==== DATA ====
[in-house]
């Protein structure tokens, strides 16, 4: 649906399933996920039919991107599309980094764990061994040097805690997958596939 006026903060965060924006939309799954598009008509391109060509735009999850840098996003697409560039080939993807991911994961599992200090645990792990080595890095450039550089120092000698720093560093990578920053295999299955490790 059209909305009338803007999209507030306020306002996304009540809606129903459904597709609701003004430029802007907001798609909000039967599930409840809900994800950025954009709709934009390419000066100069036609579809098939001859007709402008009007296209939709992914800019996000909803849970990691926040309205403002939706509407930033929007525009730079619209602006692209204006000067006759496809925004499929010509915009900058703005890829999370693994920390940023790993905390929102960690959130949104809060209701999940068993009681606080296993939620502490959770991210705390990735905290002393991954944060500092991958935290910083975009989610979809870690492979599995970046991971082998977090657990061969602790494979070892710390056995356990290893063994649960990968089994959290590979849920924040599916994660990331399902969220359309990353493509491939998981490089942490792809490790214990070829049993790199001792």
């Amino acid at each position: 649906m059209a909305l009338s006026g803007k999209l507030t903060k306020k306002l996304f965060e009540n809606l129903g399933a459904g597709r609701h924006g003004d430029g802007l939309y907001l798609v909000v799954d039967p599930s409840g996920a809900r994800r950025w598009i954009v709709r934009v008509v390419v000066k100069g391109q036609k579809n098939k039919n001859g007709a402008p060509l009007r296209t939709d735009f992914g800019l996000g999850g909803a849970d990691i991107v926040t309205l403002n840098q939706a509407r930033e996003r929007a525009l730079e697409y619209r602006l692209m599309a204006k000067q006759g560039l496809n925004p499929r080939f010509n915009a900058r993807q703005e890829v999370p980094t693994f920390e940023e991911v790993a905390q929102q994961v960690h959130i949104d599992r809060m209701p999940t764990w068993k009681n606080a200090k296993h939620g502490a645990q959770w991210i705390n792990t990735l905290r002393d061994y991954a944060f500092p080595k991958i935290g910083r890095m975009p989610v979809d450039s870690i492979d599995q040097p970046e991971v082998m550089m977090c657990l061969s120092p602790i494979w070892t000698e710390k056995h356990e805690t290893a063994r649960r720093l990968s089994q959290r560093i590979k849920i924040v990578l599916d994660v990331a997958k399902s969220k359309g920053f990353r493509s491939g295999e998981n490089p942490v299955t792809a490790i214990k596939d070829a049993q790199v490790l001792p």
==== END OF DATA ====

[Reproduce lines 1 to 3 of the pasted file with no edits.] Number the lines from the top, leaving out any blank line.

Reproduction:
[in-house]
């Protein structure tokens, strides 16, 4: 649906399933996920039919991107599309980094764990061994040097805690997958596939 006026903060965060924006939309799954598009008509391109060509735009999850840098996003697409560039080939993807991911994961599992200090645990792990080595890095450039550089120092000698720093560093990578920053295999299955490790 059209909305009338803007999209507030306020306002996304009540809606129903459904597709609701003004430029802007907001798609909000039967599930409840809900994800950025954009709709934009390419000066100069036609579809098939001859007709402008009007296209939709992914800019996000909803849970990691926040309205403002939706509407930033929007525009730079619209602006692209204006000067006759496809925004499929010509915009900058703005890829999370693994920390940023790993905390929102960690959130949104809060209701999940068993009681606080296993939620502490959770991210705390990735905290002393991954944060500092991958935290910083975009989610979809870690492979599995970046991971082998977090657990061969602790494979070892710390056995356990290893063994649960990968089994959290590979849920924040599916994660990331399902969220359309990353493509491939998981490089942490792809490790214990070829049993790199001792």
């Amino acid at each position: 649906m059209a909305l009338s006026g803007k999209l507030t903060k306020k306002l996304f965060e009540n809606l129903g399933a459904g597709r609701h924006g003004d430029g802007l939309y907001l798609v909000v799954d039967p599930s409840g996920a809900r994800r950025w598009i954009v709709r934009v008509v390419v000066k100069g391109q036609k579809n098939k039919n001859g007709a402008p060509l009007r296209t939709d735009f992914g800019l996000g999850g909803a849970d990691i991107v926040t309205l403002n840098q939706a509407r930033e996003r929007a525009l730079e697409y619209r602006l692209m599309a204006k000067q006759g560039l496809n925004p499929r080939f010509n915009a900058r993807q703005e890829v999370p980094t693994f920390e940023e991911v790993a905390q929102q994961v960690h959130i949104d599992r809060m209701p999940t764990w068993k009681n606080a200090k296993h939620g502490a645990q959770w991210i705390n792990t990735l905290r002393d061994y991954a944060f500092p080595k991958i935290g910083r890095m975009p989610v979809d450039s870690i492979d599995q040097p970046e991971v082998m550089m977090c657990l061969s120092p602790i494979w070892t000698e710390k056995h356990e805690t290893a063994r649960r720093l990968s089994q959290r560093i590979k849920i924040v990578l599916d994660v990331a997958k399902s969220k359309g920053f990353r493509s491939g295999e998981n490089p942490v299955t792809a490790i214990k596939d070829a049993q790199v490790l001792p």